FAO Conference opens in Rome to set budget and review priorities
The FAO Conference, the top global gathering of ministers and senior officials on food and agriculture issues, and the main governing body of the Organization, opened its 29th session on 7 November 1997. Delegates from FAO's 175 member countries gathered at the Organization's headquarters in Rome for the beginning of the 11-day meeting.
FAO Director-General Jacques Diouf opened the Conference. Highlights during the opening days of the session include the awarding of three FAO prizes - the A.H. Boerma Award for journalists, the B.R. Sen Award for outstanding field experts, and the Edouard Saouma Award for field projects - as well as voting on Kazakstan's application for membership.
Kazakstan covers over 2 700 000 square kilometres of Central Asian steppe and has a population of about 17 million. The country is rich in mineral resources, including oil and natural gas. Some 60 minerals are produced. Livestock production is mainly pastoral - including the famous Karakul sheep - and major crops include wheat, tobacco and cotton. The one major resource in short supply in Kazakstan is water. Drinking-water is pumped for miles to settlements, and irrigation in the southern area of the country has drastically reduced the resources of the Aral Sea, leaving vast areas of salt pan.
FAO's Programme of Work and Budget, submitted to the Conference by the Director-General, outlines two funding levels - a zero real growth proposal of $675.3 million (which would include some additional funds to compensate for inflation) and a zero nominal growth budget of $650 million. Under the latter option, programme cuts would be necessary to offset increased costs. FAO has made efforts to protect the priority areas of its programme, including:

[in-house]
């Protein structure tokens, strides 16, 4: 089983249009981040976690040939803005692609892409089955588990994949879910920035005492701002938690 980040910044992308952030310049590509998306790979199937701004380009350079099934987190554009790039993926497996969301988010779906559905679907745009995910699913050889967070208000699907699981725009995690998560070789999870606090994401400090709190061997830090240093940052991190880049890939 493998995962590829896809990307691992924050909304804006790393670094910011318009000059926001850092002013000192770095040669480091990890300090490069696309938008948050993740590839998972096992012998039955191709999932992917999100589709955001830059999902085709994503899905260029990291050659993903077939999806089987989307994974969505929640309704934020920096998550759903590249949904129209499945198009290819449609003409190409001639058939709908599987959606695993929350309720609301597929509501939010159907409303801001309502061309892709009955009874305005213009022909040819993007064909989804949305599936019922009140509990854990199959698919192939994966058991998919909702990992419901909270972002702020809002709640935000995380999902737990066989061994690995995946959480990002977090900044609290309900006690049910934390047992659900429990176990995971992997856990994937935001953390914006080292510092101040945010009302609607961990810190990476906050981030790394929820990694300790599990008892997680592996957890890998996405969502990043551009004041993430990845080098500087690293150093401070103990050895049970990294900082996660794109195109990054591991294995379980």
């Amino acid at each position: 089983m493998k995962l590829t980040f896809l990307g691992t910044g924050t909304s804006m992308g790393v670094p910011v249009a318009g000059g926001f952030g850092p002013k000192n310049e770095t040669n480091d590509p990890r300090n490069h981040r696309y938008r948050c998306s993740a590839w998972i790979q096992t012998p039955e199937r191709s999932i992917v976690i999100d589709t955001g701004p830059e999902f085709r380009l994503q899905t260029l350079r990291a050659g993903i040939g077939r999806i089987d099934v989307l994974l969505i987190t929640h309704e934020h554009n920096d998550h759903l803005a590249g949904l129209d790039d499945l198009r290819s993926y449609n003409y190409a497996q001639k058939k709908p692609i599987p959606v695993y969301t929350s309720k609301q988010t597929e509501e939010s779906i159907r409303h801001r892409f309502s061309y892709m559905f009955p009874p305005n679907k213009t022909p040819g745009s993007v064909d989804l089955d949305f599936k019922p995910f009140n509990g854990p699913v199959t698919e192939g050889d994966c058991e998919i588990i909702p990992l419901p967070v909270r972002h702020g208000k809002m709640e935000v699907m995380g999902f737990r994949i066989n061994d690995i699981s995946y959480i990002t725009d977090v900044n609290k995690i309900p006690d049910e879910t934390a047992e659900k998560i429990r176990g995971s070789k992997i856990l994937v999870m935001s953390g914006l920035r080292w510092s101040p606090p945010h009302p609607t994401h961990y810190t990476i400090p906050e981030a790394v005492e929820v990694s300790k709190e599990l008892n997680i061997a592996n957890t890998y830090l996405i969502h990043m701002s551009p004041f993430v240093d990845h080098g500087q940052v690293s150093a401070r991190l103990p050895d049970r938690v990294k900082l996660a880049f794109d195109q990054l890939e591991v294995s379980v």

A supplementary Conference issue of FAO's Food Outlook, giving the latest FAO estimates for total crop and livestock production, will be distributed during the Conference. First estimates of 1997 global agricultural production put expansion at 1.1 percent, a marked slowdown in production growth compared to 1996. The latest information on food aid in 1996/97 shows a sharp drop of 37 percent to 4.9 million tonnes - the lowest level since the start of food aid programmes in the 1950s. Official development assistance to agriculture also continued to decline for the eleventh year in a row.
The Director-General said that efficiency savings would be continued in the Organization, but warned: "There is a limit to the extent and speed of progress that can be made following the major reduction exercise still under way in the current biennium."
7 November 1997